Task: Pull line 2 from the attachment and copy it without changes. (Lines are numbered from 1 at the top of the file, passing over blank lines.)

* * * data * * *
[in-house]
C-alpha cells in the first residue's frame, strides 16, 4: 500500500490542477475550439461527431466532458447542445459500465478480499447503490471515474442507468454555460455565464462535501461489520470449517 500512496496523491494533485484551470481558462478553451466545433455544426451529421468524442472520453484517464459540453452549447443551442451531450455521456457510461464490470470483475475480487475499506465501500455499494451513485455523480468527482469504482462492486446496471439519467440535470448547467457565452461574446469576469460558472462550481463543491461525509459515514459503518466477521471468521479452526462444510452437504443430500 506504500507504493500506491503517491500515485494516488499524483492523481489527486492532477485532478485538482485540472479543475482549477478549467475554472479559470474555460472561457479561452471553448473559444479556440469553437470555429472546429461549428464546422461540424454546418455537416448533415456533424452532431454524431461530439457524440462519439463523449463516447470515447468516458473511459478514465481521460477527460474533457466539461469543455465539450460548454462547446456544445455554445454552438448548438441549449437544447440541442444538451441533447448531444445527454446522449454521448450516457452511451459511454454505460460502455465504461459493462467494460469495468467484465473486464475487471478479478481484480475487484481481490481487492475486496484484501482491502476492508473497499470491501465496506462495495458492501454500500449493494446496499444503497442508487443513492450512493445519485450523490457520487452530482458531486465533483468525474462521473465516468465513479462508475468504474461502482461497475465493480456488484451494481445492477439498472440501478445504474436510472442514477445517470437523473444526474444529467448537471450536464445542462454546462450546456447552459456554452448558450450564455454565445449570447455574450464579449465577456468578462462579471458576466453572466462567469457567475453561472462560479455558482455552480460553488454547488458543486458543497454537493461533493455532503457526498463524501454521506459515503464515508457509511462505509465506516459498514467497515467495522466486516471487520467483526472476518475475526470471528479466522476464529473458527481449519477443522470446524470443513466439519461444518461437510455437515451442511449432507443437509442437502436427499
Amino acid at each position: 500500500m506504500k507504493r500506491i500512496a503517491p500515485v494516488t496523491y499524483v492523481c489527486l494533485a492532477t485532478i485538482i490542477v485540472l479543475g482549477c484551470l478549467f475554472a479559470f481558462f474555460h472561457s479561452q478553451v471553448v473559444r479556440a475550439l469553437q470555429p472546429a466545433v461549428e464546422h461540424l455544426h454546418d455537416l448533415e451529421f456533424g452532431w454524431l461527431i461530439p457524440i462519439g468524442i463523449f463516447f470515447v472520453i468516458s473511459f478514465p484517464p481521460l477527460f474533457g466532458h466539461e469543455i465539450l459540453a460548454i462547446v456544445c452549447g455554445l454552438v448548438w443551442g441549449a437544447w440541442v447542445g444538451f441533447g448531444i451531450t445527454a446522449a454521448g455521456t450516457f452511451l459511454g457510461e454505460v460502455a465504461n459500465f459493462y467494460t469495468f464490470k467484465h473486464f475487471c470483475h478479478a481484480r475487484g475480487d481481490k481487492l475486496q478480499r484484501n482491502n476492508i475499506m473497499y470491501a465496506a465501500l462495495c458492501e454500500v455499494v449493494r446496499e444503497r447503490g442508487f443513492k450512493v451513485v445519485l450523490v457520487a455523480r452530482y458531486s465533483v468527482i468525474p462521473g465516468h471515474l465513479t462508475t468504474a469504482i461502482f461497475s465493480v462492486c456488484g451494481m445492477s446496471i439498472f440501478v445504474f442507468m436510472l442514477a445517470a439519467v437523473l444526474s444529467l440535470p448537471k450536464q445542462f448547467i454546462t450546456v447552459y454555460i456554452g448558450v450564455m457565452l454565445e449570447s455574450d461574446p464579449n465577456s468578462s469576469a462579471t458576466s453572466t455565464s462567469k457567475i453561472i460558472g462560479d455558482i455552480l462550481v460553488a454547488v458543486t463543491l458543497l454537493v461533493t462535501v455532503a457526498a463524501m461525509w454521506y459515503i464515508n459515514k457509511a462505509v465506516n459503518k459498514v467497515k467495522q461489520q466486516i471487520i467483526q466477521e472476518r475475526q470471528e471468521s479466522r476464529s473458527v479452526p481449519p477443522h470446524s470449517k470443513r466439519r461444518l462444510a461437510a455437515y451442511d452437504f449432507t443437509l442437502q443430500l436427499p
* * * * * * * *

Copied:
C-alpha cells in the first residue's frame, strides 16, 4: 500500500490542477475550439461527431466532458447542445459500465478480499447503490471515474442507468454555460455565464462535501461489520470449517 500512496496523491494533485484551470481558462478553451466545433455544426451529421468524442472520453484517464459540453452549447443551442451531450455521456457510461464490470470483475475480487475499506465501500455499494451513485455523480468527482469504482462492486446496471439519467440535470448547467457565452461574446469576469460558472462550481463543491461525509459515514459503518466477521471468521479452526462444510452437504443430500 506504500507504493500506491503517491500515485494516488499524483492523481489527486492532477485532478485538482485540472479543475482549477478549467475554472479559470474555460472561457479561452471553448473559444479556440469553437470555429472546429461549428464546422461540424454546418455537416448533415456533424452532431454524431461530439457524440462519439463523449463516447470515447468516458473511459478514465481521460477527460474533457466539461469543455465539450460548454462547446456544445455554445454552438448548438441549449437544447440541442444538451441533447448531444445527454446522449454521448450516457452511451459511454454505460460502455465504461459493462467494460469495468467484465473486464475487471478479478481484480475487484481481490481487492475486496484484501482491502476492508473497499470491501465496506462495495458492501454500500449493494446496499444503497442508487443513492450512493445519485450523490457520487452530482458531486465533483468525474462521473465516468465513479462508475468504474461502482461497475465493480456488484451494481445492477439498472440501478445504474436510472442514477445517470437523473444526474444529467448537471450536464445542462454546462450546456447552459456554452448558450450564455454565445449570447455574450464579449465577456468578462462579471458576466453572466462567469457567475453561472462560479455558482455552480460553488454547488458543486458543497454537493461533493455532503457526498463524501454521506459515503464515508457509511462505509465506516459498514467497515467495522466486516471487520467483526472476518475475526470471528479466522476464529473458527481449519477443522470446524470443513466439519461444518461437510455437515451442511449432507443437509442437502436427499